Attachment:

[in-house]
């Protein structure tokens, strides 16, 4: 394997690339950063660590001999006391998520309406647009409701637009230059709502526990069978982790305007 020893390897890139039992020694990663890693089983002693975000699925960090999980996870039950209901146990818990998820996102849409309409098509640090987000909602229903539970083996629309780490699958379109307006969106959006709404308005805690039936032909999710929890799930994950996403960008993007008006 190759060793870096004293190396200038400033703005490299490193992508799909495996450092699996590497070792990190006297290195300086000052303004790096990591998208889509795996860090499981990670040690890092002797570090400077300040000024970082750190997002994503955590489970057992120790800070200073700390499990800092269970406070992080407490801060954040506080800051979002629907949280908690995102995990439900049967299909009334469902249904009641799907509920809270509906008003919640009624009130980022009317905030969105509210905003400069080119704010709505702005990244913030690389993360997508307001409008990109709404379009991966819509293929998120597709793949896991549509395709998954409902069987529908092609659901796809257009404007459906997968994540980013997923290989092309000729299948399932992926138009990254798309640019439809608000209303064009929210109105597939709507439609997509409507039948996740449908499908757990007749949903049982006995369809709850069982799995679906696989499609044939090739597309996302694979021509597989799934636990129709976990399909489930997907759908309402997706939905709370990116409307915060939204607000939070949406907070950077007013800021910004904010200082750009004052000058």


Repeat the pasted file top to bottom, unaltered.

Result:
[in-house]
């Protein structure tokens, strides 16, 4: 394997690339950063660590001999006391998520309406647009409701637009230059709502526990069978982790305007 020893390897890139039992020694990663890693089983002693975000699925960090999980996870039950209901146990818990998820996102849409309409098509640090987000909602229903539970083996629309780490699958379109307006969106959006709404308005805690039936032909999710929890799930994950996403960008993007008006 190759060793870096004293190396200038400033703005490299490193992508799909495996450092699996590497070792990190006297290195300086000052303004790096990591998208889509795996860090499981990670040690890092002797570090400077300040000024970082750190997002994503955590489970057992120790800070200073700390499990800092269970406070992080407490801060954040506080800051979002629907949280908690995102995990439900049967299909009334469902249904009641799907509920809270509906008003919640009624009130980022009317905030969105509210905003400069080119704010709505702005990244913030690389993360997508307001409008990109709404379009991966819509293929998120597709793949896991549509395709998954409902069987529908092609659901796809257009404007459906997968994540980013997923290989092309000729299948399932992926138009990254798309640019439809608000209303064009929210109105597939709507439609997509409507039948996740449908499908757990007749949903049982006995369809709850069982799995679906696989499609044939090739597309996302694979021509597989799934636990129709976990399909489930997907759908309402997706939905709370990116409307915060939204607000939070949406907070950077007013800021910004904010200082750009004052000058």